After downloading the code, don’t forget to remove jumpers J1 and J2.

Figure 6. With JFE, all files are easily accessible.

Figure 5. Use MakeWiz to store the project.

Configuring the board

Micro Webserver • 65 Elektor blockbusters

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server() is called periodically. As longas the result returned by this call is ‘0’,other (user-written) routines can alsobe executed in this loop. However, it’simportant to ensure that user-writtenextensions do not take up too muchprocessor time, since the webserverwill otherwise become inaccessible.The FlexGate TCP/IP stack works withevents. The Micro Webserver onlyresponds to EVENT_HTTP_REQUEST(page request) andEVENT_SOCKET_IDLETIMER (whichhas a period of approximately 0.5 s). Ifa client wants to access a page, thename is first requested using web-page_name(). Following this, web-page_bind() is used to prepare the cor-

responding page for the reply. Pagesthat are to be externally available mustbe declared in advance as array externcode uchar (see ELM_FLEX.C).This completes the process if therequested page does not contain anydynamic data. However, dynamic datais exactly where the power of thishandy little device lies. An example ofdynamic data is measurement datacoming from the microcontroller board.Such data can easily be incorporatedinto a web page. And in the otherdirection, you can remotely control themicrocontroller outputs via a web page.To find out more about this, see thecompanion article ‘Measurement andControl via the Internet’ in this issue.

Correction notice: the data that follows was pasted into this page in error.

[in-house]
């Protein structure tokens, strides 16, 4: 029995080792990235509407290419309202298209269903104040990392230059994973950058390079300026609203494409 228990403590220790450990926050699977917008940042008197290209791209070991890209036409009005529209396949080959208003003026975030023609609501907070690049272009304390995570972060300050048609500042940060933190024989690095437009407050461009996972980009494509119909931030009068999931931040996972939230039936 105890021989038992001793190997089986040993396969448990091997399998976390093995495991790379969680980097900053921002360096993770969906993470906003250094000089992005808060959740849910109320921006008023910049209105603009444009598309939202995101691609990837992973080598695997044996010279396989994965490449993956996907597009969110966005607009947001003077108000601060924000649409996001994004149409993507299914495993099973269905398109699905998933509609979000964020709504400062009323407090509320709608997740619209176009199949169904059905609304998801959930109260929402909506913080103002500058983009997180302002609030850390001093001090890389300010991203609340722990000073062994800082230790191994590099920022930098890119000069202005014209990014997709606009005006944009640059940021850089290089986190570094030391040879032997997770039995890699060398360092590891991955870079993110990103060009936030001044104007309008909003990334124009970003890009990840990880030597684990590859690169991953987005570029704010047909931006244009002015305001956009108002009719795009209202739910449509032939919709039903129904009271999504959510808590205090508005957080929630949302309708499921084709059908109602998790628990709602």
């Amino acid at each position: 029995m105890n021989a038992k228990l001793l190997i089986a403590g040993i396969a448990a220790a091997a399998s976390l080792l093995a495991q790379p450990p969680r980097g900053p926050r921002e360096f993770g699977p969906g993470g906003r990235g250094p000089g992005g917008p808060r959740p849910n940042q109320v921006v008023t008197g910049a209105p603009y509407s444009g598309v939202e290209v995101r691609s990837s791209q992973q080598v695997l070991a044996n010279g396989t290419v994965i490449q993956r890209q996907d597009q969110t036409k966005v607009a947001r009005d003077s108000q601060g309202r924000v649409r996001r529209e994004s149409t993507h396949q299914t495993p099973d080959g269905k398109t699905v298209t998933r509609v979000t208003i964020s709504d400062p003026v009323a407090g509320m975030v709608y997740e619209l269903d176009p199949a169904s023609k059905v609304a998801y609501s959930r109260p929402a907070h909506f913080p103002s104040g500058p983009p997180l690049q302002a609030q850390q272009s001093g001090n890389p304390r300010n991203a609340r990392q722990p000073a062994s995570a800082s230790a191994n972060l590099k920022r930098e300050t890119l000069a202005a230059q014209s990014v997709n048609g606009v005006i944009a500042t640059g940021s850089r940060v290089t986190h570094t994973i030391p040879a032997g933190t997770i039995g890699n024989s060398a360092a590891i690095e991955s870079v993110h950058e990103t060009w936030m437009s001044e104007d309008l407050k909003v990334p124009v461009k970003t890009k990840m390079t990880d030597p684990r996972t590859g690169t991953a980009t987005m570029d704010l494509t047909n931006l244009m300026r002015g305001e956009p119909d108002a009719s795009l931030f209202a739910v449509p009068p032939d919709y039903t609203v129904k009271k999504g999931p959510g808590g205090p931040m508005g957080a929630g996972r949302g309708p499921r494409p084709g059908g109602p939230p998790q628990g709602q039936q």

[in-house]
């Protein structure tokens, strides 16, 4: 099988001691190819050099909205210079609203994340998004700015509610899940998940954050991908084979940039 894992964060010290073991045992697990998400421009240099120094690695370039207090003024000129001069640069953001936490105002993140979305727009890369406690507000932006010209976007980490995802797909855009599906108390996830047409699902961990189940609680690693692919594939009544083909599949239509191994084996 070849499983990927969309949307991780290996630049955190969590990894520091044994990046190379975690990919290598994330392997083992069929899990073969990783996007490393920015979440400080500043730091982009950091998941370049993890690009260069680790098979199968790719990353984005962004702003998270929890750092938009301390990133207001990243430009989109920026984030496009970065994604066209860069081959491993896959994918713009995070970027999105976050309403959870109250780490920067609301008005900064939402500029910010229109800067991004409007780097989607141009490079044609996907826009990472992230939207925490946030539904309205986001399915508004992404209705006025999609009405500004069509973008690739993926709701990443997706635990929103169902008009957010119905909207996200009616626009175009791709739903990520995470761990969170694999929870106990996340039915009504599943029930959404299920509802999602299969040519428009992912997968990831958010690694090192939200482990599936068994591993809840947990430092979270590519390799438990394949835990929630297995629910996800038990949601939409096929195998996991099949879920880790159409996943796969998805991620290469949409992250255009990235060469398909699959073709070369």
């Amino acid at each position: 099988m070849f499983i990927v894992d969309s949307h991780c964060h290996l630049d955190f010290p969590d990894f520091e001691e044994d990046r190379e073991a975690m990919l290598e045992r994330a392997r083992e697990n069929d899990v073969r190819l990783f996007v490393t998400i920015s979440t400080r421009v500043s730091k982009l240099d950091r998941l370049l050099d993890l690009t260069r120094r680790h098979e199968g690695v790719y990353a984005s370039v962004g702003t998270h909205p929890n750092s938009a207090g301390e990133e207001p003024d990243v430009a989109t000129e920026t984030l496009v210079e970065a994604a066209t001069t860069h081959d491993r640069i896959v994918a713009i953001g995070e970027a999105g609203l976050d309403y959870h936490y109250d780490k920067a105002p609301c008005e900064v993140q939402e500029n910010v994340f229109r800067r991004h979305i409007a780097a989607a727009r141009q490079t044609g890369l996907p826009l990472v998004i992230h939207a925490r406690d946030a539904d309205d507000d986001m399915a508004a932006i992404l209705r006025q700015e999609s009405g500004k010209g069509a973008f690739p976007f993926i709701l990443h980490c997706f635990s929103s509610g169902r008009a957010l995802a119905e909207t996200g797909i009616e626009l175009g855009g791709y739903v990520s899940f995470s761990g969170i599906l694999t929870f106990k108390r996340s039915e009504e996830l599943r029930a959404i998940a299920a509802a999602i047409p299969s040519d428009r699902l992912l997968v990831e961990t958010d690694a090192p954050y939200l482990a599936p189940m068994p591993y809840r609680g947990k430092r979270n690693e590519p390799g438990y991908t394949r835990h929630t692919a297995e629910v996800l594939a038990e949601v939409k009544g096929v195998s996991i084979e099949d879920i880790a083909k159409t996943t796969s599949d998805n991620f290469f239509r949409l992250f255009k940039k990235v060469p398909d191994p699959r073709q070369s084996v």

Naturally, there’s a lot more we couldsay about the Internet portion of thesoftware (the TCI/IP stack), but thatgoes beyond what we had in mind forthis article. If you want explore thisquestion in more detail, have a look atthe manual for the stack. You’ll find itin the folder ...SRC\FLEXGATE\ thatcomes with the microcontroller com-piler. In addition, Texas Instruments ispresently preparing an applicationnote for this project. The details willappear in due time on the TI website.

(044026-1)

elektor electronics - 7-8/200418

What you needThe Micro Webserver consists of:

– the MSC1210 ‘Precision Measurement Central’ board (seethe July/August 2003 issue of Elektor Electronics)

– the 10-Mbit Ethernet network card (RJ45, twisted pair)

– the μC compiler with the necessary software (ReadersServices order code 044026-11)

– the TI downloader program (Downloader.exe)

The MSC1210 microcontroller card and the associated net-work extension are available from Elektor Electronics.The μC compiler, including all the necessary source code,can be downloaded at no charge from www.wicken-haeuser.com or from the Elektor Electronics website.